Requirements of my customers
The business that I am going to set up is a Book Shop. I have decided to open a bookshop, as there is a high demand of books in my local area. My bookshop will be selling books that meet the requirements of my customers. My book shop will be providing books of all sorts e.g. fiction, non fiction, comedy, drama, thriller etc. My two main competitors are WH Smith and Waterstones. They are based in the middle of Leicester. I am targeting at the age group of 16-20 years old, as there is a high demand of books in this particular age group.
I will not be selling second hand books as from my research I have found out that my audience like to buy books that are up to date and new. I will be expecting 100 customers per week, which is approximately 400 customers per month. My bookshop will open 6 days a week and will employ 2 part time workers and one full time. The working days will be normal so, the product is available for my customers on time.
I am going to set up my business as a Sole Trader; it is in the private sector. A sole trader is a business, which is owned by just one person. The owner can employ any number of people he/she wants to. Some types of businesses need to obtain a special permission before trading:- Once turnover reaches a certain level sole trader must register for VAT – They must pay Income Tax & National Insurance contributions – Some business activity need a licence such as sale of alcohol – Planning permission is needed in certain location – A sole trader must comply with legislation aimed at business practice e.g. Health & Safety conditions for their employees.
The two case studies show why businesses change their ownerships from Private Ltd to PLC or form PLC to Private Limited. Case study one was ‘The Virgin Management Buy Out’, it shows in 1988 Richard Branson bought back Virgin Group (VG). He had started his record group in 1970 which grew rapidly. He also opened his new Virgin Atlantic Airlines. As Branson wanted to expand his airline service by buying Thorn EMI, he changed Virgin Group’s ownership from Ltd to PLC in 1986 to collect additional capital. This is one of the main reasons why businesses change to PLC to take advantage of wider market and to get more shareholders. In 1987 the stock market crashed and brought VG market share down from 140p to 83p. Being a PLC Branson did not have full control over VG so, with the aid of ï¿½182 syndicated loan Branson bought back VG and changed it again to Private Limited Company.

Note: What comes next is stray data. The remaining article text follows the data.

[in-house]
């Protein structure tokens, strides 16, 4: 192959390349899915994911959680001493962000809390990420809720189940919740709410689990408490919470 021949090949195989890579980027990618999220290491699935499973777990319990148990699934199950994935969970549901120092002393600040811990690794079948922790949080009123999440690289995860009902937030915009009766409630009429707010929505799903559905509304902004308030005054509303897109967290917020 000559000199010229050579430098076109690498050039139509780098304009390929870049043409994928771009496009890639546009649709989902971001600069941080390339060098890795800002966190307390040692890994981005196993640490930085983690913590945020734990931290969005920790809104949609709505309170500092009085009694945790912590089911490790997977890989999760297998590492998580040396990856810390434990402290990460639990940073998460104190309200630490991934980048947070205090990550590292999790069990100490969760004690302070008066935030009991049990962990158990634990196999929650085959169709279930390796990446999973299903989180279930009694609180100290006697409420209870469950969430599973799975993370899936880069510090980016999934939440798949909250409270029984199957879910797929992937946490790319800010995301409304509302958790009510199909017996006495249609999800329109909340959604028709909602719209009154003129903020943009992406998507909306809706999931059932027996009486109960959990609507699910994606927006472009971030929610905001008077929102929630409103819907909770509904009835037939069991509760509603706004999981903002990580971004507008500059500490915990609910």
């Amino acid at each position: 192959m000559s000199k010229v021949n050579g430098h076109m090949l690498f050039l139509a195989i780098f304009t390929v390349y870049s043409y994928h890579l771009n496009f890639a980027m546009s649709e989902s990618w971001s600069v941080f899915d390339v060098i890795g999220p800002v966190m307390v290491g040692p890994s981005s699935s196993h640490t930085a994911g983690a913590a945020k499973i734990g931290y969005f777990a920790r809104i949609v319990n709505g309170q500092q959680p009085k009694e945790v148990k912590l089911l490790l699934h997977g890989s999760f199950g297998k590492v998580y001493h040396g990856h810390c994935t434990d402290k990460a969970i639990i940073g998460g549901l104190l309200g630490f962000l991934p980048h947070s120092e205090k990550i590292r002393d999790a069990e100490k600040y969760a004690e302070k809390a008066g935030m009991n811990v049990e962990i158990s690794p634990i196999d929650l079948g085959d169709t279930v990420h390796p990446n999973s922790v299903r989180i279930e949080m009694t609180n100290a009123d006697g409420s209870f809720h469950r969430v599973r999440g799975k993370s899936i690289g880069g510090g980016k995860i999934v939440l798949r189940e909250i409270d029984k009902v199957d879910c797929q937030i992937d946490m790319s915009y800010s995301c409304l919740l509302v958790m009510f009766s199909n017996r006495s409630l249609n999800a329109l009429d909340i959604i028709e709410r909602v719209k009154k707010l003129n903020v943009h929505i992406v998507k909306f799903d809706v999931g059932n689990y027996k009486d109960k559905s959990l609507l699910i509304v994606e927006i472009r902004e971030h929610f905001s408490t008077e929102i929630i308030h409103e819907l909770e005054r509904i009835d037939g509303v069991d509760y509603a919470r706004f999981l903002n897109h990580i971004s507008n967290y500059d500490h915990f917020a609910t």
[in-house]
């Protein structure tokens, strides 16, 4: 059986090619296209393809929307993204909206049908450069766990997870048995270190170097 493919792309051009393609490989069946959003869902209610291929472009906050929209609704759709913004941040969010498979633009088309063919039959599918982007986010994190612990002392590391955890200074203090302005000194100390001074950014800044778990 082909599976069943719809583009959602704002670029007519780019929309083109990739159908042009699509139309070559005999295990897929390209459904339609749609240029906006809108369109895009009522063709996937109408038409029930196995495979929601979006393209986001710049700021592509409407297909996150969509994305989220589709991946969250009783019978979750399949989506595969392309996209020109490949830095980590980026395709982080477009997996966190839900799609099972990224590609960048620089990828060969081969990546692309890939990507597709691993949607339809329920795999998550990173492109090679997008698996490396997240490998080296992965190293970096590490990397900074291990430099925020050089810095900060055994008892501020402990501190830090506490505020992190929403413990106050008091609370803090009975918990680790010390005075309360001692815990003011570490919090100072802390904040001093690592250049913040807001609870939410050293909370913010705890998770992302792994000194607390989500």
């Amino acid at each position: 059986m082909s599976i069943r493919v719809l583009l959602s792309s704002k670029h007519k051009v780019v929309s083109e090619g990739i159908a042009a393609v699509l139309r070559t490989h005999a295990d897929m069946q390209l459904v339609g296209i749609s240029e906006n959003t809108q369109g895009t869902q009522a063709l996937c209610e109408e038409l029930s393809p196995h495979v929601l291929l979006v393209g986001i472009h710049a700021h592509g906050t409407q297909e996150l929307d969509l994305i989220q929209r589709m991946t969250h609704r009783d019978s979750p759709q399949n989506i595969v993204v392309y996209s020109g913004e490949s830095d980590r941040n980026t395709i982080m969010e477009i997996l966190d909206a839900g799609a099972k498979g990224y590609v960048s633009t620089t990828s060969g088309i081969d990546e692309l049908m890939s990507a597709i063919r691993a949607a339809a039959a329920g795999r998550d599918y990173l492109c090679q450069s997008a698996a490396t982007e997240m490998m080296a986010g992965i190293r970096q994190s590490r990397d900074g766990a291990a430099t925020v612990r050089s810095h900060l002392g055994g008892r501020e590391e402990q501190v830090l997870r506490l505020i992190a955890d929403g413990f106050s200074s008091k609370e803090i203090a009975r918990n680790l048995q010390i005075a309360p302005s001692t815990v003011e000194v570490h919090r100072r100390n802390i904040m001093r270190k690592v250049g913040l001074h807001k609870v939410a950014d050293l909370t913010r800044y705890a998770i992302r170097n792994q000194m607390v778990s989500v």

Being a Private Limited Company no outsider can interfere in anyone’s business so, this could be one of the reasons why businesses change their ownerships. Once businesses change their ownership from LTD to PLC it changes everything. They loose control of the business and when the original owners want back control of it, they have to face many complications. Either the price gets too high or other shareholders may not agree to sell their shares. Same thing happened to Branson as he had to get a loan to get VG back.
The second case study is ‘Saga family is bid to go private’. This article is about saga PLC which operates tours over sixties. This company is also thinking about changing ownership back to Ltd. It is a successful company owned by The De Haan Family. The founder of Saga decided its ownership to PLC in order to collect some extra capital as well. They also were afraid of not having enough money to keep saga running for long time.
The De Haan Family owns 63% of Saga and they need ï¿½20m to but it back. The shares have increases from 66p to 293p. As mentioned above in PLC companies no one has full control over the business. External shareholders can affect the way company runs. The Haan Family have enough capital to change back to Ltd so they can run the business in their own way. The above two case studies show that being a PLC helps to collect extra for businesses but at the same they lose overall control of the business, which is a down side as they don’t have full control of the business they created. This is probable the reason why some businesses change back to Ltd.
CRIMINAL OFFENCES: In criminal offences appeal can be made against sentence. It can be safe on basis of question of law. A fit case for appeal based on the leave of the court or the judges can also be shown. The important case in 1993 Crown against Clinton shows that prosecution has no right in appeal against acquittal on indictment. The attorney general made refer to the court of appeal regarding point of law.